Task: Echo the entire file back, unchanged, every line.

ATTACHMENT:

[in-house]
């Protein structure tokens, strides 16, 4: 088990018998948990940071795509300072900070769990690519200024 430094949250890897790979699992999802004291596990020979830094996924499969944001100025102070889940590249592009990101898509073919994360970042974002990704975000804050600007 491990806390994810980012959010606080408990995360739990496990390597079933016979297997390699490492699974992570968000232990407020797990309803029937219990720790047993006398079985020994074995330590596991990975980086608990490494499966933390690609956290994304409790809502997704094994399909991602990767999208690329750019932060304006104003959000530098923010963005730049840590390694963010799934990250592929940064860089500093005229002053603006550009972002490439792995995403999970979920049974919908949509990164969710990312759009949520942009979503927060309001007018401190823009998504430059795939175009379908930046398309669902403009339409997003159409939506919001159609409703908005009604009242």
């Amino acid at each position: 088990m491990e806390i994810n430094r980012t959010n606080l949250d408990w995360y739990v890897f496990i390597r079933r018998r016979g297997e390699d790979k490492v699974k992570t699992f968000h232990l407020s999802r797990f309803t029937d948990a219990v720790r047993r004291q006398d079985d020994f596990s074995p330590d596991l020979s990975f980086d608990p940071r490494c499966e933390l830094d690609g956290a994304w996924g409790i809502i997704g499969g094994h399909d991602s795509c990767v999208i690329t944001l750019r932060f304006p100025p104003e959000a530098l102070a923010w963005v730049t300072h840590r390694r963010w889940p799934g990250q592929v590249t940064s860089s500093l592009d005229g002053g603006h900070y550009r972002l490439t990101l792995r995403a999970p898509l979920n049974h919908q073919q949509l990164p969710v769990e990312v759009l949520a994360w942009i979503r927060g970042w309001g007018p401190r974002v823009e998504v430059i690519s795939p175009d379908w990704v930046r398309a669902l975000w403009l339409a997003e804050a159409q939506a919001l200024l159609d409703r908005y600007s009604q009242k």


[in-house]
């Protein structure tokens, strides 16, 4: 088990018998948990940071795509300072900070769990690519200024 430094949250890897790979699992999802004291596990020979830094996924499969944001100025102070889940590249592009990101898509073919994360970042974002990704975000804050600007 491990806390994810980012959010606080408990995360739990496990390597079933016979297997390699490492699974992570968000232990407020797990309803029937219990720790047993006398079985020994074995330590596991990975980086608990490494499966933390690609956290994304409790809502997704094994399909991602990767999208690329750019932060304006104003959000530098923010963005730049840590390694963010799934990250592929940064860089500093005229002053603006550009972002490439792995995403999970979920049974919908949509990164969710990312759009949520942009979503927060309001007018401190823009998504430059795939175009379908930046398309669902403009339409997003159409939506919001159609409703908005009604009242």
């Amino acid at each position: 088990m491990e806390i994810n430094r980012t959010n606080l949250d408990w995360y739990v890897f496990i390597r079933r018998r016979g297997e390699d790979k490492v699974k992570t699992f968000h232990l407020s999802r797990f309803t029937d948990a219990v720790r047993r004291q006398d079985d020994f596990s074995p330590d596991l020979s990975f980086d608990p940071r490494c499966e933390l830094d690609g956290a994304w996924g409790i809502i997704g499969g094994h399909d991602s795509c990767v999208i690329t944001l750019r932060f304006p100025p104003e959000a530098l102070a923010w963005v730049t300072h840590r390694r963010w889940p799934g990250q592929v590249t940064s860089s500093l592009d005229g002053g603006h900070y550009r972002l490439t990101l792995r995403a999970p898509l979920n049974h919908q073919q949509l990164p969710v769990e990312v759009l949520a994360w942009i979503r927060g970042w309001g007018p401190r974002v823009e998504v430059i690519s795939p175009d379908w990704v930046r398309a669902l975000w403009l339409a997003e804050a159409q939506a919001l200024l159609d409703r908005y600007s009604q009242k």